3

I'm using PostgreSQL 9.6 on Linux. I got an error when I do a test on chr() function.

postgres=# select chr(1199111);
ERROR:  requested character too large for encoding: 1199111
postgres=# select chr(55296);
ERROR:  requested character not valid for encoding: 55296
postgres=# select chr(100000);
 chr
-----
 𘚠
(1 row)

Here, as you can see with value 100k it worked (didn't raise error), however others didn't. I'm curious about that. Could someone please explain to me why ?

I attach test script

do
$$
declare 
str text ;
begin
for i in 1..1200000
loop
begin
select chr(i) into str;
exception when others then raise notice '=> i: %     => str: %', i , str ;
#exit; -- you can uncomment this star key
end ;
end loop;
end 
$$ ;

UPDATED

postgres=# show server_encoding;
 server_encoding
-----------------
 UTF8
(1 row)
  • Please add the result of show server_encoding to your question – Daniel Vérité Feb 17 '17 at 10:52
  • @DanielVérité sorry for my late response, added server_encoding – Luan Huynh Feb 19 '17 at 15:39
4

Because it didn't raise an error, doesn't mean it worked. None of these work, but only one of them is so absurd as to make chr() explode.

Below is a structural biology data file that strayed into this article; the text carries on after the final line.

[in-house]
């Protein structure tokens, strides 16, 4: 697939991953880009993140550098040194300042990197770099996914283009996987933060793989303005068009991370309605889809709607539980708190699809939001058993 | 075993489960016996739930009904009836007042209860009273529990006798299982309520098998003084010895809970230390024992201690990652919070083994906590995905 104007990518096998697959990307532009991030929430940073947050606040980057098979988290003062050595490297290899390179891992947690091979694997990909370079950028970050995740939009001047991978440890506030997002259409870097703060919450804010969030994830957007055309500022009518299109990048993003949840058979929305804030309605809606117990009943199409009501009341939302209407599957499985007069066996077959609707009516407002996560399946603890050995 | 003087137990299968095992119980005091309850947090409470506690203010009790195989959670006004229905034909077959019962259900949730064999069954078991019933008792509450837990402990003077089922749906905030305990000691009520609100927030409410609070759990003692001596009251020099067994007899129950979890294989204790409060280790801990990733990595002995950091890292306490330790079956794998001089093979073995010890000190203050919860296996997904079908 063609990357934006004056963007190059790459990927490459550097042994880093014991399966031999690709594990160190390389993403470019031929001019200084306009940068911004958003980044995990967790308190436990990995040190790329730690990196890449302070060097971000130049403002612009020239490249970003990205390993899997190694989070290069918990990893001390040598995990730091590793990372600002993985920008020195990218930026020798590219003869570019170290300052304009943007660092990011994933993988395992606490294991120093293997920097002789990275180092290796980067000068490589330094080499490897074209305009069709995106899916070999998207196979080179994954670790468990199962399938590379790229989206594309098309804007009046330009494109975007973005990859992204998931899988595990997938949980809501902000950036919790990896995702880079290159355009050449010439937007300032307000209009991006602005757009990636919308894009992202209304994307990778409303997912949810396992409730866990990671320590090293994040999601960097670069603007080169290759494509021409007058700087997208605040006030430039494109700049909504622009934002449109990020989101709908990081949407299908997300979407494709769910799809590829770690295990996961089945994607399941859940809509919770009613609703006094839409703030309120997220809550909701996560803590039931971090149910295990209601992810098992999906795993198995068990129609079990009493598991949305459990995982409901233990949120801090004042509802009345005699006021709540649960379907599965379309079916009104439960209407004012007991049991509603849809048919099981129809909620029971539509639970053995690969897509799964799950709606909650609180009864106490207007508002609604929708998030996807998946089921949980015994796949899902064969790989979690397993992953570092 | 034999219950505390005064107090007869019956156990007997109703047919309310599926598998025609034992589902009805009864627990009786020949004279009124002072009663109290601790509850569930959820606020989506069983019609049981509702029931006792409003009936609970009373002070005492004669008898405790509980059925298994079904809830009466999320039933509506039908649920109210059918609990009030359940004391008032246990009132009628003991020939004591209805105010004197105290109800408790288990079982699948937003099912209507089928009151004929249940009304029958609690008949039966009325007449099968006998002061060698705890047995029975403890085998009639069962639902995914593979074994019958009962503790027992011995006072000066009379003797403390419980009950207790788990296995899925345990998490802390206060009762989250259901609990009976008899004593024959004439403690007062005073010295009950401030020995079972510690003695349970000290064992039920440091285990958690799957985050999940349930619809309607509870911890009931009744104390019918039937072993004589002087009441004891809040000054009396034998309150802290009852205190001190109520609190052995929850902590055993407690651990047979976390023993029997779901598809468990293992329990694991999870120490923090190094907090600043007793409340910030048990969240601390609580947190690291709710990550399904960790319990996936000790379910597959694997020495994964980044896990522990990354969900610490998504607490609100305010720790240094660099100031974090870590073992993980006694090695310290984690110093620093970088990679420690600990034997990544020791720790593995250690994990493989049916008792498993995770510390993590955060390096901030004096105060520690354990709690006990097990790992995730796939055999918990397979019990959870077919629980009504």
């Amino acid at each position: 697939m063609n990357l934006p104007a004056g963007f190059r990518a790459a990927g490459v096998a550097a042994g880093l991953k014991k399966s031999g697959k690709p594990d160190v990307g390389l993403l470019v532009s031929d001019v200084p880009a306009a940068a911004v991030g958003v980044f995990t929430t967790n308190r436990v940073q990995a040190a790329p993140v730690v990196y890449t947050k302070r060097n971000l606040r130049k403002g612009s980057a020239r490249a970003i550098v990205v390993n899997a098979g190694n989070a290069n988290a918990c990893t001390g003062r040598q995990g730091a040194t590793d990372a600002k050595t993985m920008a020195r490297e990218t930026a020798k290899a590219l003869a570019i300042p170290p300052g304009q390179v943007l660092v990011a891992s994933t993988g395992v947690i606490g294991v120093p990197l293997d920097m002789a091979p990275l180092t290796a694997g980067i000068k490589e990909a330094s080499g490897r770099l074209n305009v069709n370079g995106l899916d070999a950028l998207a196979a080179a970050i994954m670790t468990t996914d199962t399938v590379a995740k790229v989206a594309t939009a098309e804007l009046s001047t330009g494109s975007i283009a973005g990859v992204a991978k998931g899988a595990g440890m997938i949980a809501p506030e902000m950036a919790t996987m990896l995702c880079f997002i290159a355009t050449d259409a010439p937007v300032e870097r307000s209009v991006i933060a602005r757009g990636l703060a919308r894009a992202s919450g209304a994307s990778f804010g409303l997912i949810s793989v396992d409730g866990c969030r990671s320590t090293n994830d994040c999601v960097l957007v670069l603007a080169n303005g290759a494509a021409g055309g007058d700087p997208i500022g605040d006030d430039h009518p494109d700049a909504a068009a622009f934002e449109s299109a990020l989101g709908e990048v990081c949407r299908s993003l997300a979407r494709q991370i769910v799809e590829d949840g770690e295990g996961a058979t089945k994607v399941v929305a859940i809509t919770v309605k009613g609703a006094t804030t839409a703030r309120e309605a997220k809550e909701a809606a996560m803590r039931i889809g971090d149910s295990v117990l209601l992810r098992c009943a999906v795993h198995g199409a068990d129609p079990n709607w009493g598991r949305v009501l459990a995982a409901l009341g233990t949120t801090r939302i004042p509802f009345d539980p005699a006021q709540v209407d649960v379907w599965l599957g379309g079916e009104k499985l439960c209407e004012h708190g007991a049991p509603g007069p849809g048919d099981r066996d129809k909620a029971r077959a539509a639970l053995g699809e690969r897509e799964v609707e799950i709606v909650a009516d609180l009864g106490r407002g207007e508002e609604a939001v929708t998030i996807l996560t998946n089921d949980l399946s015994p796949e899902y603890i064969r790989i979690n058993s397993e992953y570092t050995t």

• 100000 (186A0) maps to the Supplementary Multilingual Plane, but there is nothing there (yet).
  • 55296 (U+D800) maps to the Basic Multilingual Plane, but nothing is there (yet).
  • 1199111 (U+124C07) is not even valid, it maps to a plane so high that Unicode doesn't even support it.

Unicode only supports 1,111,998: 17 planes × 65,536 characters per plane - 2048 surrogates - 66 noncharacters. See this answer for more information. 1.11 Million code points, is far less than 1.19 Million code points.

  • Very good answer. Only one remark: while it is possible that in the future a character is assigned to 100000, which is in the Ideographic Script Area of the SMP, it is against the standard to assign a character to 55296, which is “permanently reserved” as a surrogate. – Dario Feb 19 '17 at 20:04
  • thanks, en.wikipedia.org/wiki/… – Luan Huynh Feb 20 '17 at 3:27
  • @LuanHuynh consider marking this answer as accepted if it answered your question. – Evan Carroll Feb 20 '17 at 3:33

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